-Health (HE). Measured as the access to a health center (the possibility of arriving or having access to the health center without inconveniences) with medical staff and adequate equipment/ infrastructure for medical assistance.

0: Without access to health center.

1: Access to health center/ no equipment/ temporary medical staff.

2: Access to health center/ scarce equipment/ temporary medical staff.

3: Access to health center/ moderately equipped/ temporary medical staff.

4: Access to health center/ adequate equipment/ permanent medical staff.

-Education (ED). Measured as the access to the different education levels (the possibility of arriving or having access to the educational center).

0: No access to education.

1: Access to primary level.

2: Access to primary and secondary levels/ with restrictions.

3: Access to primary and secondary levels/ without restrictions.

4: Access to primary, secondary and higher level.

2-Technical Assistance (TA). A system is sustainable if it is reachable to technicians that can improve the production status. It is measured as the presence of technical assistances in the field, and the feasibility of carrying out technical measures that improve the production status.

0: No technical assistance.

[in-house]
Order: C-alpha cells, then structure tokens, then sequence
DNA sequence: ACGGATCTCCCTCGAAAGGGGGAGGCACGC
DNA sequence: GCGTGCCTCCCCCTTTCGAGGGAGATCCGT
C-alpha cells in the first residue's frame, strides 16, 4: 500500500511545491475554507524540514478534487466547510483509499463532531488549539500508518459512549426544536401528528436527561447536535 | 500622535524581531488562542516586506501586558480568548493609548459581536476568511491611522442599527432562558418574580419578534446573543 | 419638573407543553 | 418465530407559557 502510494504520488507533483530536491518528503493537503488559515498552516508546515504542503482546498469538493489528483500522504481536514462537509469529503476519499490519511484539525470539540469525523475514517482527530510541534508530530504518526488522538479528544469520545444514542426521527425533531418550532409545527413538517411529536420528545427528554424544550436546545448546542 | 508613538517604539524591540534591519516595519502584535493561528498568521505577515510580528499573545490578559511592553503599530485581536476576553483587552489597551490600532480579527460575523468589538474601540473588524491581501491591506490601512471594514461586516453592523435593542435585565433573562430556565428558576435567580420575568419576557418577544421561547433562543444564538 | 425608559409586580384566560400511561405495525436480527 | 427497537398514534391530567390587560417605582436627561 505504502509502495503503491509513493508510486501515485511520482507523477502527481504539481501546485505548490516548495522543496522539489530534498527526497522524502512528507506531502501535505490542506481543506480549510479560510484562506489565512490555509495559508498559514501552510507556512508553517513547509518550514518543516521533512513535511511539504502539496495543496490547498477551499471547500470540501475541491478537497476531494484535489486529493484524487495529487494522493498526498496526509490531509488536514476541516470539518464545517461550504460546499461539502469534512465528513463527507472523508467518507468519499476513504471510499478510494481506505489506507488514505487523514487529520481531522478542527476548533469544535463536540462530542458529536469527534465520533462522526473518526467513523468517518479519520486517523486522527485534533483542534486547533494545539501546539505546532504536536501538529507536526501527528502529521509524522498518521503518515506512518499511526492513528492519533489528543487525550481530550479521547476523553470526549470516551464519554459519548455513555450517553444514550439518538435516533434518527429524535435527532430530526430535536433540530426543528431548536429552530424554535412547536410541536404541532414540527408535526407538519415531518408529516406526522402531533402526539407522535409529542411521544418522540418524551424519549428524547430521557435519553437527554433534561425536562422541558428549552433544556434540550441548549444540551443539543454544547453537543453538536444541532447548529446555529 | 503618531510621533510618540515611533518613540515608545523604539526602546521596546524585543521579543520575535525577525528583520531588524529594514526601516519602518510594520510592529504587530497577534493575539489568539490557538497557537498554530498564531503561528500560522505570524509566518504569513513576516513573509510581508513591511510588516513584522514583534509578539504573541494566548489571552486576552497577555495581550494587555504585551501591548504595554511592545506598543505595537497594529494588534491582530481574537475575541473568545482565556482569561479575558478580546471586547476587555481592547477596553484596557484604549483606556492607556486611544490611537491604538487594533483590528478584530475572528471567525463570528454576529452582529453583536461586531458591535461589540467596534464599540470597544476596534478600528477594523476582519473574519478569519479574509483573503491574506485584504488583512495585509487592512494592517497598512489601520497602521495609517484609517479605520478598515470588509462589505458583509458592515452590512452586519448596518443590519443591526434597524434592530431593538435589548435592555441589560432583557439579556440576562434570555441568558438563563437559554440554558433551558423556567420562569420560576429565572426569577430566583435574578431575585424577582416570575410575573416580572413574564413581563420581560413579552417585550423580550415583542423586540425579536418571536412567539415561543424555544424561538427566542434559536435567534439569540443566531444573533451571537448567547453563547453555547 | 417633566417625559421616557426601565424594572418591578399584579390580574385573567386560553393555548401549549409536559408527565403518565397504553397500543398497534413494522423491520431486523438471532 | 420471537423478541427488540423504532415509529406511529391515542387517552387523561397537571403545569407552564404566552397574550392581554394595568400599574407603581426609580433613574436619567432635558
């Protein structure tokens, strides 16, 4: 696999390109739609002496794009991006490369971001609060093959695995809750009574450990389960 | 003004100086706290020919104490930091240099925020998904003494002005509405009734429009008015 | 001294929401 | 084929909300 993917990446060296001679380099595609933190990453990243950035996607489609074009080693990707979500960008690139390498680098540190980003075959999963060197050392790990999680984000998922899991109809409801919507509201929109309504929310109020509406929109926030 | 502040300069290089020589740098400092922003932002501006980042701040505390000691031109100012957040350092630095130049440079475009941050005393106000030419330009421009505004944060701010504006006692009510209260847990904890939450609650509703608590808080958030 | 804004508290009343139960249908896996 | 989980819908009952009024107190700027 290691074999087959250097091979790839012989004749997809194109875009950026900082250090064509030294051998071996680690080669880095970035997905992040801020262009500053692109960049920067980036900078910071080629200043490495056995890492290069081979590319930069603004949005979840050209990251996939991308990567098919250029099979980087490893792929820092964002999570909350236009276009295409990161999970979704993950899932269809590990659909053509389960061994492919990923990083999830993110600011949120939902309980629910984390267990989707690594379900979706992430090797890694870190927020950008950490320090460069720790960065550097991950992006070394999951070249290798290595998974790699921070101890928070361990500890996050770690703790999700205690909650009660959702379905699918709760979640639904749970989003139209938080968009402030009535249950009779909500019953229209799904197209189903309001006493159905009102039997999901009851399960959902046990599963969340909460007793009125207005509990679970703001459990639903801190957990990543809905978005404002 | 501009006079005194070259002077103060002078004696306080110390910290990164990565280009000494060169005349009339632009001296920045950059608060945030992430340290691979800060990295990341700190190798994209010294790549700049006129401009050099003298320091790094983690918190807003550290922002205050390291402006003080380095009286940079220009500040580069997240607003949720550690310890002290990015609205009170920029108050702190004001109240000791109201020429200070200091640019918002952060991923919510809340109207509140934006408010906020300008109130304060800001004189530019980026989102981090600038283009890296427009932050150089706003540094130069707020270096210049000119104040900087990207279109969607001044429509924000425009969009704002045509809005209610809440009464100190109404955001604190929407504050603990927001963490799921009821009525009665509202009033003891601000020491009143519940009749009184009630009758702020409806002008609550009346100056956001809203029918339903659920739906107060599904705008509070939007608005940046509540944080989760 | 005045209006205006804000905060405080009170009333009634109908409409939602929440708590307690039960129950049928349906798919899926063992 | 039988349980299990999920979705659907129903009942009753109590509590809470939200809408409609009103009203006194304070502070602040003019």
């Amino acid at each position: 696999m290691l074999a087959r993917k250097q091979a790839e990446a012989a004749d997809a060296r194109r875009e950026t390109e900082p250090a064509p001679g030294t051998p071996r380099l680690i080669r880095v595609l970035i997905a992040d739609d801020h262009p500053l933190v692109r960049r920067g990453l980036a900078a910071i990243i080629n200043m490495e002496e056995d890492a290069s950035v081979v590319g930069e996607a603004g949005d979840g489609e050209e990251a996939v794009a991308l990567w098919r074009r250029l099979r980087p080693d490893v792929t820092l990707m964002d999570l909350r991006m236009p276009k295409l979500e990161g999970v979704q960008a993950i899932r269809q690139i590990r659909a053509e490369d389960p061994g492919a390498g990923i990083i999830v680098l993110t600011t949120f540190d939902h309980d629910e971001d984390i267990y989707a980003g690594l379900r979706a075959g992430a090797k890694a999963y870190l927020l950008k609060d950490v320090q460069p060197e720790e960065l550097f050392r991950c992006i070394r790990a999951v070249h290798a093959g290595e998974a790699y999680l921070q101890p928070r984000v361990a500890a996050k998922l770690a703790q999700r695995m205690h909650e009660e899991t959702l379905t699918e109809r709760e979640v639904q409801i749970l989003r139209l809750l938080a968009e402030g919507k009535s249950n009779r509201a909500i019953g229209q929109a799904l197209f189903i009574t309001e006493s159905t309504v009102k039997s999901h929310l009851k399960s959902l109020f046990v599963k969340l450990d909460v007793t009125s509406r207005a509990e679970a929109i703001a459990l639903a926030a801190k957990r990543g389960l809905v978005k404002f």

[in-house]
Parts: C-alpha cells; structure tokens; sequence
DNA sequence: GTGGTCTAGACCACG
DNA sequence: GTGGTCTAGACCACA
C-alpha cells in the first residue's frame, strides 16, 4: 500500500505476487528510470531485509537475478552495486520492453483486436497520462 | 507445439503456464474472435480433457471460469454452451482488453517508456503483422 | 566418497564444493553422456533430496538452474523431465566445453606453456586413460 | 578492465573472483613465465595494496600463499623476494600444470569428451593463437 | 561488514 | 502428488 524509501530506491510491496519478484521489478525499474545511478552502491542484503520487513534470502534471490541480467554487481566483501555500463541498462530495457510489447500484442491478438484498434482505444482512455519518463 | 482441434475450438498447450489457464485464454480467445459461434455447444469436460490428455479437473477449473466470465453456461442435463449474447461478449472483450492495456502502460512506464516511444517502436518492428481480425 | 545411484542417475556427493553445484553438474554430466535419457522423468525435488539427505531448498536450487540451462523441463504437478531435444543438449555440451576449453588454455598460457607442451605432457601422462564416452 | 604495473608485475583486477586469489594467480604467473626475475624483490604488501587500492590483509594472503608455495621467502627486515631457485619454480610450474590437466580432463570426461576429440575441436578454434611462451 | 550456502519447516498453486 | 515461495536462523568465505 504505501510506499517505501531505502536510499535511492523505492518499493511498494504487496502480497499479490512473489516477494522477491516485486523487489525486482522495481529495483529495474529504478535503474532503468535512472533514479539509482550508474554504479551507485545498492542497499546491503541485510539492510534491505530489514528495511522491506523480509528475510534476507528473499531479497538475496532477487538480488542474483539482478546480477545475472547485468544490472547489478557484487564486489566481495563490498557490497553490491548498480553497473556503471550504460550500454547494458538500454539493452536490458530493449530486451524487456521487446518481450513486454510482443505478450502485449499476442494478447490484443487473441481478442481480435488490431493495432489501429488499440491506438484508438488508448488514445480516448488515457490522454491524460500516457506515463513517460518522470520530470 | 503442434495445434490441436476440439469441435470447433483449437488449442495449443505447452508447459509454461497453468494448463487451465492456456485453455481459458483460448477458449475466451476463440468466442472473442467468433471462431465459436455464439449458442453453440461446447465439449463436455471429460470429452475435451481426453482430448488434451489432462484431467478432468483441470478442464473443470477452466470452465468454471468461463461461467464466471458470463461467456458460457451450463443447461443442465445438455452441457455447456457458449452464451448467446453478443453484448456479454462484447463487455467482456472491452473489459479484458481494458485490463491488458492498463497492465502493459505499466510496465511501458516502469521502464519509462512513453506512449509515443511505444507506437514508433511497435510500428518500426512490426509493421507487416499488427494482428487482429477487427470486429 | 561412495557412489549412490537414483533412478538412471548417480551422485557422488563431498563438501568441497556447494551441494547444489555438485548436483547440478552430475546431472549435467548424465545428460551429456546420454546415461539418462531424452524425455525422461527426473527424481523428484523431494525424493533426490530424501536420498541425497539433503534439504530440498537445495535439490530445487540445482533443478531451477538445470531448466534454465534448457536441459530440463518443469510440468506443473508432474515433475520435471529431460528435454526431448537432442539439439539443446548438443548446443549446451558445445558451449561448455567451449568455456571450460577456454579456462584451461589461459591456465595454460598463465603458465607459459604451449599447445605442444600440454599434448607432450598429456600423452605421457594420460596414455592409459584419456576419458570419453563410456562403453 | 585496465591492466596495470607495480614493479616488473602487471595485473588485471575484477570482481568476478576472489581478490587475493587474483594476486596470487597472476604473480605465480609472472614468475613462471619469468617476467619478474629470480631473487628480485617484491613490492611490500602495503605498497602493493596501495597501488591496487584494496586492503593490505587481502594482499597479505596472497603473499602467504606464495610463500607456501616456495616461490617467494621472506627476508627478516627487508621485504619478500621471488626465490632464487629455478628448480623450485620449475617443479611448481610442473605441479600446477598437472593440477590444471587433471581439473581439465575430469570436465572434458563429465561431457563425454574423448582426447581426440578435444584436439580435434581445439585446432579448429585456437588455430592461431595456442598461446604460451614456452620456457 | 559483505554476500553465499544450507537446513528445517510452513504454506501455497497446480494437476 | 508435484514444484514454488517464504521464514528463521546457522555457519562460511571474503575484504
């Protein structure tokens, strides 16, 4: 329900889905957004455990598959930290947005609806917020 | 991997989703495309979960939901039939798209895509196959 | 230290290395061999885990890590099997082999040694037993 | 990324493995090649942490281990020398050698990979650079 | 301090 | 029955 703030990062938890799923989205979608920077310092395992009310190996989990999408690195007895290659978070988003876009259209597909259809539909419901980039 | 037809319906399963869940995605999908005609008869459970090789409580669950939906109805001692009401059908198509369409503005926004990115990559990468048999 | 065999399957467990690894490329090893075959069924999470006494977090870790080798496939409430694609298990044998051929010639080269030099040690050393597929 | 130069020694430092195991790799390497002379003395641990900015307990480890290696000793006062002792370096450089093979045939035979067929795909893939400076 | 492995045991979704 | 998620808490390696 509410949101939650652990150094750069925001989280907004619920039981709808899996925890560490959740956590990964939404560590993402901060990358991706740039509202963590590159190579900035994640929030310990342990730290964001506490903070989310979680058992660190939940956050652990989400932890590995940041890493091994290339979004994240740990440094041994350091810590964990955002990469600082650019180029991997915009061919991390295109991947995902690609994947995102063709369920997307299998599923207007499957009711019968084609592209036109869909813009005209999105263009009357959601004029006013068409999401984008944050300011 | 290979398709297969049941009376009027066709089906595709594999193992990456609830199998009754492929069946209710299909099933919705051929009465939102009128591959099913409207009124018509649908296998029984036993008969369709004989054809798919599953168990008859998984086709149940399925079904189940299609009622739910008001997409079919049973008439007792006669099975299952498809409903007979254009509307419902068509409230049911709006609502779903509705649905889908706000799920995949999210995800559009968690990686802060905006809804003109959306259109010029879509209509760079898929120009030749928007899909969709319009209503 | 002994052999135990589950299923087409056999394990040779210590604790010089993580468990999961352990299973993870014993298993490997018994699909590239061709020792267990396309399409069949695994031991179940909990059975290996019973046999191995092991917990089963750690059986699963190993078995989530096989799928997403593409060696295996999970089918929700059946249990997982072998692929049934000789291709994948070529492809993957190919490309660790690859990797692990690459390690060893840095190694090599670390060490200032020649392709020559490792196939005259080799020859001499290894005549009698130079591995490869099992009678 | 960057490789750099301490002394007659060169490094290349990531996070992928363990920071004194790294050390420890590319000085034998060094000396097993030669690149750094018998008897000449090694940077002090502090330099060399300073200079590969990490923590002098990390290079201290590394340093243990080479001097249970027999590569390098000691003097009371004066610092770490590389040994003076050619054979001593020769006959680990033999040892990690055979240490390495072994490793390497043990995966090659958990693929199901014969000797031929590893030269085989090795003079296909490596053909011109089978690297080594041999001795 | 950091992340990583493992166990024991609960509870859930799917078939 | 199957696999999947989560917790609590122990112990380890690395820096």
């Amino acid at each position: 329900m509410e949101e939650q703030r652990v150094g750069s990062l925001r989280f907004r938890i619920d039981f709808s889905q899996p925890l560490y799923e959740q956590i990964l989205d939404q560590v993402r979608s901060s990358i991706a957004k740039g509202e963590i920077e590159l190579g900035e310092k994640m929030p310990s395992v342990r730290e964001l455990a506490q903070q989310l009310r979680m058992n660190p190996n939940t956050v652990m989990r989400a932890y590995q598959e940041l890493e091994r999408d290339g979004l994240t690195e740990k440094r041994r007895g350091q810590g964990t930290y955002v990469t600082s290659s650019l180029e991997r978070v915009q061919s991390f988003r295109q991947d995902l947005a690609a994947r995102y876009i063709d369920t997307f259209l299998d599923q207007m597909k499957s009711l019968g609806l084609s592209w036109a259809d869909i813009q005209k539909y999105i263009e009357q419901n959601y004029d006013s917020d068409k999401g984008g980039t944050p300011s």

1: Eventual technical assistance/ no proposals.

2: Eventual technical assistance/ undone proposals.

3: Frequent technical assistance/ developing proposals.

4: Frequent technical asssistance/ completed proposals.

3-Satisfaction of the Production System (SPS). An AE is considered sustainable and able to support itself in time if its farmers are satisfied with the productive activities, measured as the degree of satisfaction in relation to the productive activities carried out.

0: Discontent, would not do it anymore.

1: Not at all satisfied, would live somewhere else.

2: Moderately satisfied, would keep producing.

3: Satisfied, did better before.

4: Satisfied, would not do anything else.

The sociocultural dimension index was calculated giving double weight to the satisfaction of the production system, since a discontent farmer has higher probabilities of abandoning the activity. Also, the technical assistance was weighted with the following formula, since AE have few resources and are isolated from urban centers and roads:

Finally, the General Sustainability Index was calculated as the algebraic sum of all the indexes that compose the sustainability dimensions:



Sustainability analysis

The use of indicators allowed detecting the state of sustainability of the three analyzed AE. Broadly, the only AE with a general sustainability index (GSI) higher than the threshold value was AE 1 (GSI= 2.3), while AE2 and AE3 were below that threshold (table 2 and figure 2, page 200).